The Skirrid Mountain Inn is a public house in the small village of Llanfihangel Crucorney, just a few miles north of Abergavenny, Monmouthshire, Wales.
Citing work undertaken by the Glamorgan-Gwent Archaeological Trust, the Inn is mainly a mid-late 17th century building in construction. Forde presents the theory that an inn had stood on the site previously due to it being situated upon a pilgrim trail that led to Llanthony Priory, although there is no evidence to verify this.
A popular legend is that the inn was used as a rallying point for local supporters of the Welsh Revolt against the rule of Henry IV, the uprising being led by Owain Glyndŵr. He is said to have personally rallied his troops in the cobbled courtyard before raiding nearby settlements sympathetic to the English in the 15th-century. However given that the inn wasn’t built until the 17th-century this story should be taken with a pinch of salt.
Another, somewhat dubious and undocumented, claim to fame is that the first floor of the inn was “reputedly” used as a Court of Law where capital punishment was imposed for certain offences, including sheep stealing. Legend has it (but with no historical evidence) that as many as 180 criminals were adjudged guilty of crimes serious enough to warrant the sentence of death by hanging, a sentence that was “allegedly” carried out at the inn itself, from an oak beam over the well of the staircase. Markings, “said to be” from rope marks, still exist on the staircase wood.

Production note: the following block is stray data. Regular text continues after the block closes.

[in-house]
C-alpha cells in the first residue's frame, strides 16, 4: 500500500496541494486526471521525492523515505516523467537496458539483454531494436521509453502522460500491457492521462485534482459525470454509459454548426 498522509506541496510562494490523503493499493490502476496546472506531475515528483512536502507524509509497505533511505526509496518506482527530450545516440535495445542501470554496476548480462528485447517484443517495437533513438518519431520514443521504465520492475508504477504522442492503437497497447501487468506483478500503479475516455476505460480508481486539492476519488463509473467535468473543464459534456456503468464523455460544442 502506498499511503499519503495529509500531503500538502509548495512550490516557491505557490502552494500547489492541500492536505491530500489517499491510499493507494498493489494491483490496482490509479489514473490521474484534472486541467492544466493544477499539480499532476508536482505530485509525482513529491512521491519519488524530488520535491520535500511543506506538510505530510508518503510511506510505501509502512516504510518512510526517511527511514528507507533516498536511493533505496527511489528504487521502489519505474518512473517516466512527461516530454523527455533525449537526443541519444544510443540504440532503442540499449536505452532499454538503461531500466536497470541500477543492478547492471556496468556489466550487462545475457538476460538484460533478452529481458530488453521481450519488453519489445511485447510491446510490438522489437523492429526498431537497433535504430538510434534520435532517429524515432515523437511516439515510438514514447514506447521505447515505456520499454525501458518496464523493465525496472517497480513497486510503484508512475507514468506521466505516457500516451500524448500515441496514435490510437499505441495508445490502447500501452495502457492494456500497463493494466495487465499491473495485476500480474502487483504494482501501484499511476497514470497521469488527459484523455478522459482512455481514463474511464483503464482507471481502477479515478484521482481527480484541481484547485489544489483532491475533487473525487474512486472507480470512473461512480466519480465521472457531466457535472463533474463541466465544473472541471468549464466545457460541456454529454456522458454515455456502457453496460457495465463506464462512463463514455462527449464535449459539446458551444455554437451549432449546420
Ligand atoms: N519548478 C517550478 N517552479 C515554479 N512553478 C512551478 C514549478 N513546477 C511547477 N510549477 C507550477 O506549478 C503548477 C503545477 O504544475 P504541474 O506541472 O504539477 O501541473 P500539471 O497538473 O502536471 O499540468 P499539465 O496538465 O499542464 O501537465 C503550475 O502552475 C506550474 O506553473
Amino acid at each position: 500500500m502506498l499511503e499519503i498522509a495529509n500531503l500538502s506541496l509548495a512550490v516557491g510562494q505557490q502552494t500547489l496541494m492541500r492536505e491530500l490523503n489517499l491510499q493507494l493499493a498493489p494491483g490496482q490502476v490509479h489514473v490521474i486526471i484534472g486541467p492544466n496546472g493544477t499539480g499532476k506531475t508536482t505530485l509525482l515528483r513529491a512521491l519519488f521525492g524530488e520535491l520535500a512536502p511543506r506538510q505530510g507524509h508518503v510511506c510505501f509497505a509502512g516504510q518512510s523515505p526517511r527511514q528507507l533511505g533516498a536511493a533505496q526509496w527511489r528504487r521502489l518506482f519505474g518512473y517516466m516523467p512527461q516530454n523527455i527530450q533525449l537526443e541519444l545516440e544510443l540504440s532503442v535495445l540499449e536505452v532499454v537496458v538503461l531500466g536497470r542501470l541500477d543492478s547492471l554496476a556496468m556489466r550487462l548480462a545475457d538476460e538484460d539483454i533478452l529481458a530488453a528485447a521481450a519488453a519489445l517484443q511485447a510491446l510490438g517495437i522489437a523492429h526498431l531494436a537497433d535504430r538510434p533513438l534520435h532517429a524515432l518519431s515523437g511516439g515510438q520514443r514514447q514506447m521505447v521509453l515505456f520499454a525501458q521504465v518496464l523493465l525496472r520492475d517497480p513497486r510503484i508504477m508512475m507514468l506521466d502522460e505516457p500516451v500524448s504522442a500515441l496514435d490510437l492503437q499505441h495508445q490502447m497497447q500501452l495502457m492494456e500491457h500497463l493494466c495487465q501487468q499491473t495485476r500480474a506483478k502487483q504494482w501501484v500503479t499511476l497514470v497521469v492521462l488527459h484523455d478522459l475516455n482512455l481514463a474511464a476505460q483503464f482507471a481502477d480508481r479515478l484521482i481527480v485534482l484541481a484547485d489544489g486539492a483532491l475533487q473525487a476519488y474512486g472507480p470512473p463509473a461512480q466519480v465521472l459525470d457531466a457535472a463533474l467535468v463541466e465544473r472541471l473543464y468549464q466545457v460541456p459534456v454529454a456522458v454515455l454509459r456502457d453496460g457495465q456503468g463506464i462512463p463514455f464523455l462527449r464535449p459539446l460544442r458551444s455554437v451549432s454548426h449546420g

The inn has, based on these unverified and undocumented stories, a reputation for being haunted by several ghosts or spirits and has been “said to be” the scene of numerous supernatural occurrences or paranormal activities. The inn was featured on TV’s entertainment-only Extreme Ghost Stories and Most Haunted with Yvette Fielding.